“The Gilded Auction Block” by Shane McCrae
Following his essential poetry collection “In the Language of My Captors,” McCrae continues his investigation of U.S. freedom and its contradictions. In 23 poems, McCrae addresses the present American moment, and in some pieces responds directly to Donald Trump. The first poem, “The President Visits the Storm” starts with an epigraph from the 45th chief executive: “What a crowd! What a turnout!” — proclaimed to victims of Hurricane Harvey. And McCrae considers how the country has turned out. A poem titled “Black Joe Arpaio” begins “America you wouldn’t pardon me.” In another, McCrae stands up the exact language Carrie Kinsey used in a 1903 letter to Theodore Roosevelt about her brother – wrongly sold into forced labor – and transforms it through ear and syntax into a searing work of art. The poet also circles back to his white supremacist grandmother in Texas “who loved me and hated everybody like me.” She and her black grandson create a knot that grief cannot untie. It is a privilege to read his reckonings now.
“Grand Union” by Zadie Smith
The outlandishly gifted British novelist of “White Teeth” and “On Beauty” published her first short story collection in October. In 19 tales, she wheels through a dizzying constellation of topics, tones and fonts, writing about the future and the past. A reader can enter anywhere, like her bravura “The Lazy River,” an endlessly rotating watery amusement for tourists in Spain. Elsewhere, the writer spills blood in London even as the jaunty “Escape from New York” rifts on the urban legend that Michael Jackson ferried Liz Taylor and Marlon Brando out of the smoking debris of 9/11 in a rental car. And the marvelous “Words and Music” mediates on peak musical experiences as lived by two disputatious sisters. A couple of stories are closer to fragments, but several seem destined to become classics. Smith begins and ends with two mother-daughter stories — the first bristles with alienation, the last, “Grand Union” with the transcendence of generations.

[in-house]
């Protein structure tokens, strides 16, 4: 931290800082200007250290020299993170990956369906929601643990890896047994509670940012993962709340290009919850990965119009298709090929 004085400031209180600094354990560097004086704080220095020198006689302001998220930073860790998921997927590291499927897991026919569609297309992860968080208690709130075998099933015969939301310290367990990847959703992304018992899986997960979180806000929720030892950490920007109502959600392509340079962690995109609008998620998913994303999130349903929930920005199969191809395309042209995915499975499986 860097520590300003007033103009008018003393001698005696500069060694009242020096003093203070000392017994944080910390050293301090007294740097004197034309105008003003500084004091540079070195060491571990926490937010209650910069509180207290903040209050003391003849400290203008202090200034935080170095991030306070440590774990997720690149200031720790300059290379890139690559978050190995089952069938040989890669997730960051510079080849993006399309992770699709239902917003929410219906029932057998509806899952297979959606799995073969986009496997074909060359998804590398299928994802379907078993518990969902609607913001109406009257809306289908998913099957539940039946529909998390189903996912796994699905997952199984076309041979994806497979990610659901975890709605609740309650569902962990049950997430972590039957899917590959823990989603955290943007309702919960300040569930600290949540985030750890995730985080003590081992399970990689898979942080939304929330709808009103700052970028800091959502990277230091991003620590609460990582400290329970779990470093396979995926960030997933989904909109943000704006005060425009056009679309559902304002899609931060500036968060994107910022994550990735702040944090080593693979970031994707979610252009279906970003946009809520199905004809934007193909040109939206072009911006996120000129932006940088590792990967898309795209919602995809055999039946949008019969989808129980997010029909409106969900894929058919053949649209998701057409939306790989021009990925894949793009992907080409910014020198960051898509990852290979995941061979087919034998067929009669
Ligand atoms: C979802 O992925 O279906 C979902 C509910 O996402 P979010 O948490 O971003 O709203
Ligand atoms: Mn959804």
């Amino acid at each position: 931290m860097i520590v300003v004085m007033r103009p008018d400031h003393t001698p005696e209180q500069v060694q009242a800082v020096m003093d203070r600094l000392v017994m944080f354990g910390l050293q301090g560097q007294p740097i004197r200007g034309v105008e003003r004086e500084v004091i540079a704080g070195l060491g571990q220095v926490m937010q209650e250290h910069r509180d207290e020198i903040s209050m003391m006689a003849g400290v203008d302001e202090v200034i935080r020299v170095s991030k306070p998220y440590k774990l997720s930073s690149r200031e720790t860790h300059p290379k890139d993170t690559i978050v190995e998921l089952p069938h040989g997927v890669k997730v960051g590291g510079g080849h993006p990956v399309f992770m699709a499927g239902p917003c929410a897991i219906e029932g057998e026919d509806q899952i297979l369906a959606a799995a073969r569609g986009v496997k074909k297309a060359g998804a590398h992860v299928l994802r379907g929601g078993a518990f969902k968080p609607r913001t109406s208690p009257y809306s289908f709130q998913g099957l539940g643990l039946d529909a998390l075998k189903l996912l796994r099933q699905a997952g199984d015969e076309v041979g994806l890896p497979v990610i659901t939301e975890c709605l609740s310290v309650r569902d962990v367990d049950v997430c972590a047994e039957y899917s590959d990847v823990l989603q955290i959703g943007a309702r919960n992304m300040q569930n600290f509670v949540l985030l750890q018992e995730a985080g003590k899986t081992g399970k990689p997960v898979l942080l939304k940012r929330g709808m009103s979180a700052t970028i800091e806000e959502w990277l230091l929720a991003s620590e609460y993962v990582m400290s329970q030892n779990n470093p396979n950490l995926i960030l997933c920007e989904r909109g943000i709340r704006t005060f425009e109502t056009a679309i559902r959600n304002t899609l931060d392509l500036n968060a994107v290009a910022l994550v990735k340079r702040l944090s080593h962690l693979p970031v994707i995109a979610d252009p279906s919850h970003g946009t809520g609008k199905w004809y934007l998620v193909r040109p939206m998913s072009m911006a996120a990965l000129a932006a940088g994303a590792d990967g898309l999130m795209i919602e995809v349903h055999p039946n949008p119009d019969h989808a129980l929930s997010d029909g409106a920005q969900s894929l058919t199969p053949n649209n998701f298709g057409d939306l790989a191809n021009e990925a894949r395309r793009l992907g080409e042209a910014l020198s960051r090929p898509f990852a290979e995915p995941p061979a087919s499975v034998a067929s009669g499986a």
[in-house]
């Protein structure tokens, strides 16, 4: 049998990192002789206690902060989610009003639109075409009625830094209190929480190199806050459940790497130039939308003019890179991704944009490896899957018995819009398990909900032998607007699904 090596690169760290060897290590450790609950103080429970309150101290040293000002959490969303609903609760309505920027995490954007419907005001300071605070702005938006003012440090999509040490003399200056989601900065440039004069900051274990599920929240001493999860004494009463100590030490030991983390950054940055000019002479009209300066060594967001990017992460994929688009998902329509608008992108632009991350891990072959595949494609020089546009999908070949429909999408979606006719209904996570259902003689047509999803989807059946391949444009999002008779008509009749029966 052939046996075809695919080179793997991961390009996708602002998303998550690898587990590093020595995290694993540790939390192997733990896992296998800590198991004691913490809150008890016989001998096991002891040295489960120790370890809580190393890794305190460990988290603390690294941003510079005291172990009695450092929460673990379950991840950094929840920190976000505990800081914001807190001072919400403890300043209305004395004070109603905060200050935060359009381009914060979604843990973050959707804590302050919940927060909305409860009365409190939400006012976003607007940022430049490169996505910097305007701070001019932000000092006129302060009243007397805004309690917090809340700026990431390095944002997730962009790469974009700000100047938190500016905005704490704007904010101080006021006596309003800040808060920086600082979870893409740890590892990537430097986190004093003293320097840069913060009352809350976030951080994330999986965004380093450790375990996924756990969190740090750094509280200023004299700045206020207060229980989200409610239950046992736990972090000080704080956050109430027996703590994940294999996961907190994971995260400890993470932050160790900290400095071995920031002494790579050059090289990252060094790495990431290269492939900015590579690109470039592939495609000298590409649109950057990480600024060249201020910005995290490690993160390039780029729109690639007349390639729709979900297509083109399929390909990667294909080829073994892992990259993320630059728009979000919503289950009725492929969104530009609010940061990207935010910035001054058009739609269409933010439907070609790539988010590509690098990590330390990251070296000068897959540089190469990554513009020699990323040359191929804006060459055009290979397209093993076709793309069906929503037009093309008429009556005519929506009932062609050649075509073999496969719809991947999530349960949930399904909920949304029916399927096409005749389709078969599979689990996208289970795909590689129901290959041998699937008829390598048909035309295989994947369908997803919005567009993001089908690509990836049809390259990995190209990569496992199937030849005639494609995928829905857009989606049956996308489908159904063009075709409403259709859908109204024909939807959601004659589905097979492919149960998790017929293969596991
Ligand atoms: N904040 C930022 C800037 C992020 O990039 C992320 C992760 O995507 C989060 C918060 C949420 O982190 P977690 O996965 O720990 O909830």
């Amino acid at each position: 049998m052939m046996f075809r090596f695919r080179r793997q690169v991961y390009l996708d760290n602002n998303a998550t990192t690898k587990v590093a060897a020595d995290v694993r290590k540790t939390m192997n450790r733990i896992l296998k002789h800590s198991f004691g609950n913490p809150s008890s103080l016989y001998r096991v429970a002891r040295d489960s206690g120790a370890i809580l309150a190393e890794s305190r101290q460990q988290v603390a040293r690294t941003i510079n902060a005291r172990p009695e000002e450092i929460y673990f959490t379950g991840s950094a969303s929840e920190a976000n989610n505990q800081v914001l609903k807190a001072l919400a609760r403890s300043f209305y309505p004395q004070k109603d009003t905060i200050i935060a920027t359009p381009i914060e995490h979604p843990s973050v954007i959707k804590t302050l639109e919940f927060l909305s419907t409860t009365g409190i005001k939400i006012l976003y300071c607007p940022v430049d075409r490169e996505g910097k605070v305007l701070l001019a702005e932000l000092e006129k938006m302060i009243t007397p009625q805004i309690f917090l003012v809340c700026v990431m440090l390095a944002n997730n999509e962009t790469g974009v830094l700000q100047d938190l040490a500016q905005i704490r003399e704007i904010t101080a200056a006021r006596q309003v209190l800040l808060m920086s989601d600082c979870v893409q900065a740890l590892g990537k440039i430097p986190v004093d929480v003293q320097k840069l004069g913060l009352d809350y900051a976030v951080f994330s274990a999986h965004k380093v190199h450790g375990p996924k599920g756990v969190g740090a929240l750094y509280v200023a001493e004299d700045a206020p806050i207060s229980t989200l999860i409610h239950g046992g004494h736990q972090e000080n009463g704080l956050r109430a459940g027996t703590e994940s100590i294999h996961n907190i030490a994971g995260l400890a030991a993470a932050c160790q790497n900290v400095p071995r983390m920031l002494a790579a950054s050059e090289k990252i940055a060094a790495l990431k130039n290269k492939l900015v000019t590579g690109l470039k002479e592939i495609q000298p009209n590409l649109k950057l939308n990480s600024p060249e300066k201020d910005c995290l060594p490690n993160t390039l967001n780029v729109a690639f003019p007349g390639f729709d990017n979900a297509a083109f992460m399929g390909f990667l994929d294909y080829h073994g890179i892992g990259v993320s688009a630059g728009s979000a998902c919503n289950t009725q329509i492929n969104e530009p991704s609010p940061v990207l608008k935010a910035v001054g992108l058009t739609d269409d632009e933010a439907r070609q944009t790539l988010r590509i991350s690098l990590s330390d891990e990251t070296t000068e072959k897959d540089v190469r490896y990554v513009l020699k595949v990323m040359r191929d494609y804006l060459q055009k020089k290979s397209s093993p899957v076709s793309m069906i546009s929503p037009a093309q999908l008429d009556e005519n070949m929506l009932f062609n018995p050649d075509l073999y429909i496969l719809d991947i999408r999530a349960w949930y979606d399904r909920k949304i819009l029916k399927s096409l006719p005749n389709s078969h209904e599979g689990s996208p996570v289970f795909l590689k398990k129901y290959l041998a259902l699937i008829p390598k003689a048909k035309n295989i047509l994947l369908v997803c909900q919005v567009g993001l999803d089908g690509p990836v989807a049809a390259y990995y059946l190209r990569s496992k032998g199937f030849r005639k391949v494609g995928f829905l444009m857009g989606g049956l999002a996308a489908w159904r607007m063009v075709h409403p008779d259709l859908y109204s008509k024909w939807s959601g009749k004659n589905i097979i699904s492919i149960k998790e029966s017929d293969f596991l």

“I: New and Selected Poems” by Toi Derricotte
The Pittsburgh poet co-founded Cave Canem, whose motto is “a home for black poetry.” This collection serves as a profound home for 30 new pieces as well as those swept from five earlier books across a span of 50 years. The title “I” comes from Derricotte’s son and is perfect for a writer sometimes characterized as a confessional poet, one who has mined the self to grapple with gender, race, identity, sex and spirit. In “Tender” she writes: “The tenderest meat/comes from the houses/where you hear the least/squealing. The secret/is to give a little wine before killing.” The collection, dedicated in part to “the mother and fathers – Galway, Lucille, Ruth and Audre” gestures toward the poetic ancestry of Galway Kinnell, Lucille Clifton (another Anisfield-Wolf recipient), Ruth Stone and Audre Lorde. In her acknowledgements, Derricotte writes, “I am most grateful to the universe for the community of Cave Canem. We imagined a place in which black folks were safe to write the poems they needed to write.” And so she has.
“A Long Petal of the Sea” by Isabel Allende
The beloved novelist, born in Peru, raised in Chile and now a resident of northern California, writes in her acknowledgements: “This book wrote itself, as if it had been dictated to me.” Indeed, this historical fiction contains unmistakable autobiographical notes. It begins with the Republicans loss of Spain and the marriage of convenience between fighters Victor Dalmau and Roser Bruguera in 1938. She is pregnant with the son of his slain brother and can only leave France aboard a ship for wounded fighters if she marries him. The ship sails to Chile and their bond of expediency begins a complicated family saga that crests with the catastrophic 1973 overthrow of the democratically-elected Chilean government, just as it radically altered the author’s life. Allende knows how to spin an engrossing story and to reward her readers with a savory and satisfying surprise for the 80-year-old Victor at the end.